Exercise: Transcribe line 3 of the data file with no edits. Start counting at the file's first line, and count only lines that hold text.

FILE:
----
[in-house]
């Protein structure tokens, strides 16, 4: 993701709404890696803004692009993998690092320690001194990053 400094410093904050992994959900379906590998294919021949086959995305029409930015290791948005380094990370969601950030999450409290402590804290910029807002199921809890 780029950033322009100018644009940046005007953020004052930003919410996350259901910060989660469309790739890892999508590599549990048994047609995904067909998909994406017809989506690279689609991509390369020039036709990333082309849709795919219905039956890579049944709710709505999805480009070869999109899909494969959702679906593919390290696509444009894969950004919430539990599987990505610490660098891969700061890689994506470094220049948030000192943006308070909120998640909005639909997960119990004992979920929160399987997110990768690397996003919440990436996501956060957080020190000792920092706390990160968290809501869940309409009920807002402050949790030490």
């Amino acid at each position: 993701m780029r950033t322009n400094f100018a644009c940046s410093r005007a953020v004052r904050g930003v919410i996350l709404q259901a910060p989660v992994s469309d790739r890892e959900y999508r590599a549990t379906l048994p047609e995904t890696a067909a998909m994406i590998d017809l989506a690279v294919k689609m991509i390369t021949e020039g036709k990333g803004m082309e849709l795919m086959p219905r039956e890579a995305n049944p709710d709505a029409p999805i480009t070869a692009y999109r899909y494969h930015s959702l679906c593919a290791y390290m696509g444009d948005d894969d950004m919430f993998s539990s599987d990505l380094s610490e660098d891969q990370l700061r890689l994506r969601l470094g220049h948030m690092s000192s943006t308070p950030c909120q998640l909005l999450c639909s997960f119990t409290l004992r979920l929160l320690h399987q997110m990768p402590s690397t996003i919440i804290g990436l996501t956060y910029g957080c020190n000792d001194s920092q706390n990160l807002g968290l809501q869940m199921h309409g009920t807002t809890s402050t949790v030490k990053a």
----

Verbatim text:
């Amino acid at each position: 993701m780029r950033t322009n400094f100018a644009c940046s410093r005007a953020v004052r904050g930003v919410i996350l709404q259901a910060p989660v992994s469309d790739r890892e959900y999508r590599a549990t379906l048994p047609e995904t890696a067909a998909m994406i590998d017809l989506a690279v294919k689609m991509i390369t021949e020039g036709k990333g803004m082309e849709l795919m086959p219905r039956e890579a995305n049944p709710d709505a029409p999805i480009t070869a692009y999109r899909y494969h930015s959702l679906c593919a290791y390290m696509g444009d948005d894969d950004m919430f993998s539990s599987d990505l380094s610490e660098d891969q990370l700061r890689l994506r969601l470094g220049h948030m690092s000192s943006t308070p950030c909120q998640l909005l999450c639909s997960f119990t409290l004992r979920l929160l320690h399987q997110m990768p402590s690397t996003i919440i804290g990436l996501t956060y910029g957080c020190n000792d001194s920092q706390n990160l807002g968290l809501q869940m199921h309409g009920t807002t809890s402050t949790v030490k990053a």